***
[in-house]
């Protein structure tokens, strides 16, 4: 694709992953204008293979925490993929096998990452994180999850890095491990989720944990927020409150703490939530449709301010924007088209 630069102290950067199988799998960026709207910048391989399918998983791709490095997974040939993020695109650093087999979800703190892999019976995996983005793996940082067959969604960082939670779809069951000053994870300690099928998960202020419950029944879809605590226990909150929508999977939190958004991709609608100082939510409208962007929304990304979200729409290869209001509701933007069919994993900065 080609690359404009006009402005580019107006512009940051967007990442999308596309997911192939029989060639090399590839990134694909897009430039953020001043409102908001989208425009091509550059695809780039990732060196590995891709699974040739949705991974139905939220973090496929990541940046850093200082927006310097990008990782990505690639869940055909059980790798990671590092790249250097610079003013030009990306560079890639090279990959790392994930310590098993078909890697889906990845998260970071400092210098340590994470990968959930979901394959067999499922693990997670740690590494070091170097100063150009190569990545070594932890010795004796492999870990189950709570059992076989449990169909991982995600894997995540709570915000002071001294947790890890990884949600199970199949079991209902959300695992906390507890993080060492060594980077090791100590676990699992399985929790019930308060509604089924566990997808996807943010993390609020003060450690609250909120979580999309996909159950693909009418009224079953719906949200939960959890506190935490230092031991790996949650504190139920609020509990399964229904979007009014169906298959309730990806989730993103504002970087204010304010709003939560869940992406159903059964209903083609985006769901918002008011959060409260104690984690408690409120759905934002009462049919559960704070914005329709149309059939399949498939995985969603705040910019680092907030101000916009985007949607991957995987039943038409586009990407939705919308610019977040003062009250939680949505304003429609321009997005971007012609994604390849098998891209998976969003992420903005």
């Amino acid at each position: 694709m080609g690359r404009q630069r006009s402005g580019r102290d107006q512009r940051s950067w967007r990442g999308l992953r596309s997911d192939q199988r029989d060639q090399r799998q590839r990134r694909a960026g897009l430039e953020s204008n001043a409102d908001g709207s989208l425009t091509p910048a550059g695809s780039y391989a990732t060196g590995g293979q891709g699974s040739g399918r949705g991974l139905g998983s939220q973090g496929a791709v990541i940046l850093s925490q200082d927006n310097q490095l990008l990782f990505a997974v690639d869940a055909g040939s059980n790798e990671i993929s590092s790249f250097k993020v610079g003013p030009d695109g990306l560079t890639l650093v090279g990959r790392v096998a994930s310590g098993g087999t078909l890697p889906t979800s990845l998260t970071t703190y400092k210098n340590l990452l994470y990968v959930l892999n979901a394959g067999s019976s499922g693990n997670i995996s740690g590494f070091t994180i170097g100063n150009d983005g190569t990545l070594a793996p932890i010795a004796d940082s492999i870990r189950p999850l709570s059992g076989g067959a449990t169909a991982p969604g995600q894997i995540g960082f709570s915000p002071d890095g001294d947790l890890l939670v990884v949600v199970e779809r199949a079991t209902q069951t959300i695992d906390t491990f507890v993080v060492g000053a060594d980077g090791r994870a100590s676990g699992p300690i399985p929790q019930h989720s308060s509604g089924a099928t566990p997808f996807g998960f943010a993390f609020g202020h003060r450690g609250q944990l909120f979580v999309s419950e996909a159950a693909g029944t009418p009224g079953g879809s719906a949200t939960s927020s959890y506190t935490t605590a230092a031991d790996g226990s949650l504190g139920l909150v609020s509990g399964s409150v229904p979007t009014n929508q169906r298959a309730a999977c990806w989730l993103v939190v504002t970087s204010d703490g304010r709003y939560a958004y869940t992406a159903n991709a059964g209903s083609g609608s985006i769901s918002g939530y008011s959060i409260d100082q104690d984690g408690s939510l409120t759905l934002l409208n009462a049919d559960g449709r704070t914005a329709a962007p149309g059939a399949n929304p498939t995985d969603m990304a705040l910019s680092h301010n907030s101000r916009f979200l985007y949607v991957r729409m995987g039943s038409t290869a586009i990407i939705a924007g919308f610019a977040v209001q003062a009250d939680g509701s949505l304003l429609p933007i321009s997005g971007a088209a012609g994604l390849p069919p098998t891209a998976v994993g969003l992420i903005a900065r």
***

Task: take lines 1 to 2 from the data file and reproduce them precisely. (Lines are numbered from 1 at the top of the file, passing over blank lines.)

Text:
[in-house]
């Protein structure tokens, strides 16, 4: 694709992953204008293979925490993929096998990452994180999850890095491990989720944990927020409150703490939530449709301010924007088209 630069102290950067199988799998960026709207910048391989399918998983791709490095997974040939993020695109650093087999979800703190892999019976995996983005793996940082067959969604960082939670779809069951000053994870300690099928998960202020419950029944879809605590226990909150929508999977939190958004991709609608100082939510409208962007929304990304979200729409290869209001509701933007069919994993900065 080609690359404009006009402005580019107006512009940051967007990442999308596309997911192939029989060639090399590839990134694909897009430039953020001043409102908001989208425009091509550059695809780039990732060196590995891709699974040739949705991974139905939220973090496929990541940046850093200082927006310097990008990782990505690639869940055909059980790798990671590092790249250097610079003013030009990306560079890639090279990959790392994930310590098993078909890697889906990845998260970071400092210098340590994470990968959930979901394959067999499922693990997670740690590494070091170097100063150009190569990545070594932890010795004796492999870990189950709570059992076989449990169909991982995600894997995540709570915000002071001294947790890890990884949600199970199949079991209902959300695992906390507890993080060492060594980077090791100590676990699992399985929790019930308060509604089924566990997808996807943010993390609020003060450690609250909120979580999309996909159950693909009418009224079953719906949200939960959890506190935490230092031991790996949650504190139920609020509990399964229904979007009014169906298959309730990806989730993103504002970087204010304010709003939560869940992406159903059964209903083609985006769901918002008011959060409260104690984690408690409120759905934002009462049919559960704070914005329709149309059939399949498939995985969603705040910019680092907030101000916009985007949607991957995987039943038409586009990407939705919308610019977040003062009250939680949505304003429609321009997005971007012609994604390849098998891209998976969003992420903005």